Tech Heads: Christophe Bouvier from Rip Curl

Youri Barneoud Youri Barneoud
Christophe Bouvier, Global Chairman and Mountainwear Product Manager.
Christophe Bouvier, Global Chairman and Mountainwear Product Manager.

Which one of us shred lovers never dreamt of becoming a pro rider, and then when comes the end of your short but intense snowboarding career, turn into an industry boss? Well, that’s pretty much what happened to Christophe Bouvier, and this certainly didn’t happen by chance. For this Tech Heads, the boss of the winter product at Rip Curl goes deep into his job, his inspirations, and the line coming up soon. Another passionate guy who makes the snowboard world spin in the good direction.

 

I’m pretty sure a lot of readers out there are wondering how can they land such a cool job. So how does that happened for you?

Cool you said? Ahah! If you love XLS sheets, hard negociations, and try and make the whole world happy about your stuff in such a difficult market, then I guess it’s a cool job!
I’m actually a former rider and a coach. I did that for about ten years and a lot of trips around the world, before starting at Rip Curl at the bottom of the scale. I was in the warehouse in Australia for 2 years, then 2 other years as a marketing assistant, and another 2 years as a tech rep in Victoria state, Australia. 2 other years as mountain wear product manager for the South hemisphere, then I came back to France doing this job for the Europe zone. And now I’ve been the Global chairman and mountain wear product manager for only two weeks. I guess I love new challenges! But the main thing for me as always been moved by one goal: the ride. It’s the ultimate goal for all of us right? Live the search!

Well I guess everyone has an idea of what a Global Chairman does – or maybe not? But let’s concentrate on your other title: mountain wear product manager: what are the different aspects of this role?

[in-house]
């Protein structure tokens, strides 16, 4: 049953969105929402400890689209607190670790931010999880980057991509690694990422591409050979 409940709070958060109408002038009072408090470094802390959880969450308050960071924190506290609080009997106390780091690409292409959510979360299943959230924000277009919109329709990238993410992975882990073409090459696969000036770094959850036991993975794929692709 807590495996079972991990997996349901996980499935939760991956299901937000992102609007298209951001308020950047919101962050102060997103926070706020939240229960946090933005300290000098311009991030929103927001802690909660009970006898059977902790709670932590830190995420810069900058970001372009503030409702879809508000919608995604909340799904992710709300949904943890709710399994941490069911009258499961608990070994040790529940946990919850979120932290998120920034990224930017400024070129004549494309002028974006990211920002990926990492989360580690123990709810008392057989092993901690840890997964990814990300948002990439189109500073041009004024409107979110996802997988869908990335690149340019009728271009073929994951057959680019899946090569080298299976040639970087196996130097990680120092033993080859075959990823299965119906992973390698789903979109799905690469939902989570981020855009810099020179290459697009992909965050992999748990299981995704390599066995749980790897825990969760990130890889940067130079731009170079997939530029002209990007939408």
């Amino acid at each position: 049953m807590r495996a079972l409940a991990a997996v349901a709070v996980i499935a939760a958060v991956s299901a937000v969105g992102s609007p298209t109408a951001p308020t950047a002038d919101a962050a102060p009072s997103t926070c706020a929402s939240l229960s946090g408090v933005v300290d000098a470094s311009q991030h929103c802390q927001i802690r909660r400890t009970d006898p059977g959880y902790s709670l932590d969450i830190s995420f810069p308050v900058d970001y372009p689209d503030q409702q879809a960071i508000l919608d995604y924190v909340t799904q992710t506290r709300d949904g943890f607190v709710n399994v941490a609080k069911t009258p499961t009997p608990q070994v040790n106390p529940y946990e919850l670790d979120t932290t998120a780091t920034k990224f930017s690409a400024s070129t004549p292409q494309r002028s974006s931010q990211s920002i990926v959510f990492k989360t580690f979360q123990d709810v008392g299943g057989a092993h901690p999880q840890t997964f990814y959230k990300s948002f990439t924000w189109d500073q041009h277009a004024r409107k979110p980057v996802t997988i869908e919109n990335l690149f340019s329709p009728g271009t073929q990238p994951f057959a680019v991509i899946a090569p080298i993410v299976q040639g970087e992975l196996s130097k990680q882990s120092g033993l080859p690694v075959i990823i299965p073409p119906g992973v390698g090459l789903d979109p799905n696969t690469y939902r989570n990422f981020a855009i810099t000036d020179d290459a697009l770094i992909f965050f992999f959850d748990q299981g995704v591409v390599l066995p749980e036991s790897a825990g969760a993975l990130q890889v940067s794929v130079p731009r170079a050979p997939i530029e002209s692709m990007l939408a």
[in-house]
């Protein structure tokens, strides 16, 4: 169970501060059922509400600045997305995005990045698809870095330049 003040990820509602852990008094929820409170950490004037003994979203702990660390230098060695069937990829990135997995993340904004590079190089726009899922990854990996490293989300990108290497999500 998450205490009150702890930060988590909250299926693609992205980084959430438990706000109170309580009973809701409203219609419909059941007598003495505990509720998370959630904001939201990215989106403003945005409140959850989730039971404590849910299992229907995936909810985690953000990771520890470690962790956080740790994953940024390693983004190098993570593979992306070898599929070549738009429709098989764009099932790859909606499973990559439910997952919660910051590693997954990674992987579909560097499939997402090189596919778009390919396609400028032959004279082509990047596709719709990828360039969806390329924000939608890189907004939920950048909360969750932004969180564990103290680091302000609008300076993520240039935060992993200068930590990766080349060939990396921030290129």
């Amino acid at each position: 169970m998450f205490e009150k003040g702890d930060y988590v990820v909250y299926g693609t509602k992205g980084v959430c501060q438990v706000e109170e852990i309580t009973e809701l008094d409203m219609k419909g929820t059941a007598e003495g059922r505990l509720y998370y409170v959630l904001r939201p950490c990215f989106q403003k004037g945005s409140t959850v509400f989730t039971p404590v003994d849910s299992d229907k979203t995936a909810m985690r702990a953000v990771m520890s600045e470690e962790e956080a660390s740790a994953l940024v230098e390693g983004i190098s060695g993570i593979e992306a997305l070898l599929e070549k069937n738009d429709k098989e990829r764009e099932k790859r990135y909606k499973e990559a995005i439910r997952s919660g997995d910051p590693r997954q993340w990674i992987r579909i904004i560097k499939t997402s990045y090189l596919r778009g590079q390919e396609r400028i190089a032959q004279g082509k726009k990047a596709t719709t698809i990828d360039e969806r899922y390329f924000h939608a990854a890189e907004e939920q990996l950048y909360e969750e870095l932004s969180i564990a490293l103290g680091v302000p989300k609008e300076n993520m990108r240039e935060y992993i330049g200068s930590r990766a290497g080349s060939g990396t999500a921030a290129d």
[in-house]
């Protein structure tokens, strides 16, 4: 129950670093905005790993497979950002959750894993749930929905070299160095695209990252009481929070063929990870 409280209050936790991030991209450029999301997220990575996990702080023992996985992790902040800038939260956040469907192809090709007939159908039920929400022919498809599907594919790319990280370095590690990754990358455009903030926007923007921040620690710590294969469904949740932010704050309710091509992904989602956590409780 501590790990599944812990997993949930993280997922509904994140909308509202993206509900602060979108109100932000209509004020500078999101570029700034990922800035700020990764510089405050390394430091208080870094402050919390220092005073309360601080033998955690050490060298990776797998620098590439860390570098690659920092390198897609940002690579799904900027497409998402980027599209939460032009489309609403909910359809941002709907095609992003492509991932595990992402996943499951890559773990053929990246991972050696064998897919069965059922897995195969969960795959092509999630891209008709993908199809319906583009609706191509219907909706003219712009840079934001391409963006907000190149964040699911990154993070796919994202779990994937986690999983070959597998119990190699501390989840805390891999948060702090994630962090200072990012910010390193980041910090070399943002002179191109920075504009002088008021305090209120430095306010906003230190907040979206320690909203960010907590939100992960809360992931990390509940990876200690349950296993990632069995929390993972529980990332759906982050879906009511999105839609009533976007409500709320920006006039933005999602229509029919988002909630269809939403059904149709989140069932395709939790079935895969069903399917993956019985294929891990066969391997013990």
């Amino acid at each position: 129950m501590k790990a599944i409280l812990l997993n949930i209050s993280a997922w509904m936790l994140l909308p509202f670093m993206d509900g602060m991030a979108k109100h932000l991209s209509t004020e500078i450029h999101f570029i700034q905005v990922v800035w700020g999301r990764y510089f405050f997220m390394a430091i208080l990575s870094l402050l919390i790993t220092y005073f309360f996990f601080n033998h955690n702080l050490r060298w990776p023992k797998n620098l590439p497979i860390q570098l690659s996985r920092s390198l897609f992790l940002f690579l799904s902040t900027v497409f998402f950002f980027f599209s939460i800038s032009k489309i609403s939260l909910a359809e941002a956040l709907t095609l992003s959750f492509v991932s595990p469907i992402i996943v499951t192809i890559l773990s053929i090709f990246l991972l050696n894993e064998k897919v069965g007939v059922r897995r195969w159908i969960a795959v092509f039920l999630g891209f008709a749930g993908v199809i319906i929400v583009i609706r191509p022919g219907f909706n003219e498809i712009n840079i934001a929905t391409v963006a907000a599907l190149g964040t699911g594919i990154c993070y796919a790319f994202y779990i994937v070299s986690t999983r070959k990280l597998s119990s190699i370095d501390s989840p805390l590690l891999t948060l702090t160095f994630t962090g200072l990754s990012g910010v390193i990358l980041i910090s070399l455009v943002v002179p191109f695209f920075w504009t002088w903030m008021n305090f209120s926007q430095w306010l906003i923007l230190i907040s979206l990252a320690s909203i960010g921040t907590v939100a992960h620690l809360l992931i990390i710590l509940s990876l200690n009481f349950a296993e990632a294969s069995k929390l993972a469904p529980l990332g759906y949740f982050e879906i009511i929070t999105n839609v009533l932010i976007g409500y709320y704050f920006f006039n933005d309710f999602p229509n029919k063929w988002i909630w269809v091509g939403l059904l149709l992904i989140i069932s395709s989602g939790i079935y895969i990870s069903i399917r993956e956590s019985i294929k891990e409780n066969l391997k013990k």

Unlike most companies out there in our business, this role is anyway linked to the brand manager role, as far as the mountain wear division goes. The product manager is in fact the last person to check if everything is ok, and also the first person in charge of the results of his division, so it’s the guy who’s getting his ass kicked by the General Manager and the owners in case of a problem.
My job consist in coordinating, direct and check the good processing of all our mountain product line. So I’m involved at all the stages of the garment production: market research, collection’s structure, design brief, prototype validation, price negociation, sourcing, buys, shipment, inventory, stock… It’s also very important to coordonate well with the marketing departement as well so the communication stays tight and understandable, and also in the spirit of the brand. In short, it’s a bit like being the conductor of an orchestra, as you are taking care of the product from before its birth to its adult age – when sold to the final consumer. And even after sometimes, when a default product is coming back!

With the complexity of your job, what would you say take the most of your time among these different tasks?

Definitely the product development. It’s the stage when the quality of the product is in process. The sales and the feedback from the field is also very important to ameliorate and get rid of all the little problems we might have before we validate the final product. That’s where the feedback is really important. It pretty all together takes from April till November every season.

Rip Curl outerwear girls line 13/14.
Rip Curl outerwear girls line 13/14.

Where does your inspiration come from regarding product design?